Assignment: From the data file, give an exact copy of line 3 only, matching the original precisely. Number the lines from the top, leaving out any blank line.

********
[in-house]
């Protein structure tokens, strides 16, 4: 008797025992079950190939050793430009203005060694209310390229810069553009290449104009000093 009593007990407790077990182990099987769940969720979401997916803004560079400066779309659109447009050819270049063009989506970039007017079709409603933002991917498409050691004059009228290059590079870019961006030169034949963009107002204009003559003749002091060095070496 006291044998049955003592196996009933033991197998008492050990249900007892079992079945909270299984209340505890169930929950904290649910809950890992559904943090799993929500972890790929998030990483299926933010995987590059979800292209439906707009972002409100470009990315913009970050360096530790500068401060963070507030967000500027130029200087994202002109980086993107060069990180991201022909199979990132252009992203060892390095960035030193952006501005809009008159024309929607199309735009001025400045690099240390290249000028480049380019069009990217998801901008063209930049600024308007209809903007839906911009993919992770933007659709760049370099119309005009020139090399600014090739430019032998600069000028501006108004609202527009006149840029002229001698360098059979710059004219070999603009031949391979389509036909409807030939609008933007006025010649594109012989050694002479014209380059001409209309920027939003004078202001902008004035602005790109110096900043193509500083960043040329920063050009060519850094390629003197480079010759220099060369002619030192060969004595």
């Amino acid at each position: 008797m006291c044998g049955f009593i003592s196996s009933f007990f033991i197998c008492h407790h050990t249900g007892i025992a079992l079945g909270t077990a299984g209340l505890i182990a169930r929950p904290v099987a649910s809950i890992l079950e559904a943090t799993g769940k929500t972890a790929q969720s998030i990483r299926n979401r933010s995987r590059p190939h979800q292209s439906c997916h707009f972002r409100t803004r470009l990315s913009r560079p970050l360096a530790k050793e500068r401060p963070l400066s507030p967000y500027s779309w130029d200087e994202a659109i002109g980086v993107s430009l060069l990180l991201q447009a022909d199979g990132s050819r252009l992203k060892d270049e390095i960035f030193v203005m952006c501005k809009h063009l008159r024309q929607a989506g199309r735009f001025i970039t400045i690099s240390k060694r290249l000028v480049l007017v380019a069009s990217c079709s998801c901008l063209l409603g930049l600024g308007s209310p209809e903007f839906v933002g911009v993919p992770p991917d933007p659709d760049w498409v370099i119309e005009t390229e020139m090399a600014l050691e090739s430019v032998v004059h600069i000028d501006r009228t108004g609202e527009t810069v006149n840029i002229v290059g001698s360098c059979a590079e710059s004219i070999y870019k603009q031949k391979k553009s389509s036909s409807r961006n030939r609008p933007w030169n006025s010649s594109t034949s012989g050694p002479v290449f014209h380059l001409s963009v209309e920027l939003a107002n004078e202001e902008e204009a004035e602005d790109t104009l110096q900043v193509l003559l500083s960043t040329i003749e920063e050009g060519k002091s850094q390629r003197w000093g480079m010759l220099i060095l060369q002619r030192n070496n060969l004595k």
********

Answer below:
């Amino acid at each position: 008797m006291c044998g049955f009593i003592s196996s009933f007990f033991i197998c008492h407790h050990t249900g007892i025992a079992l079945g909270t077990a299984g209340l505890i182990a169930r929950p904290v099987a649910s809950i890992l079950e559904a943090t799993g769940k929500t972890a790929q969720s998030i990483r299926n979401r933010s995987r590059p190939h979800q292209s439906c997916h707009f972002r409100t803004r470009l990315s913009r560079p970050l360096a530790k050793e500068r401060p963070l400066s507030p967000y500027s779309w130029d200087e994202a659109i002109g980086v993107s430009l060069l990180l991201q447009a022909d199979g990132s050819r252009l992203k060892d270049e390095i960035f030193v203005m952006c501005k809009h063009l008159r024309q929607a989506g199309r735009f001025i970039t400045i690099s240390k060694r290249l000028v480049l007017v380019a069009s990217c079709s998801c901008l063209l409603g930049l600024g308007s209310p209809e903007f839906v933002g911009v993919p992770p991917d933007p659709d760049w498409v370099i119309e005009t390229e020139m090399a600014l050691e090739s430019v032998v004059h600069i000028d501006r009228t108004g609202e527009t810069v006149n840029i002229v290059g001698s360098c059979a590079e710059s004219i070999y870019k603009q031949k391979k553009s389509s036909s409807r961006n030939r609008p933007w030169n006025s010649s594109t034949s012989g050694p002479v290449f014209h380059l001409s963009v209309e920027l939003a107002n004078e202001e902008e204009a004035e602005d790109t104009l110096q900043v193509l003559l500083s960043t040329i003749e920063e050009g060519k002091s850094q390629r003197w000093g480079m010759l220099i060095l060369q002619r030192n070496n060969l004595k």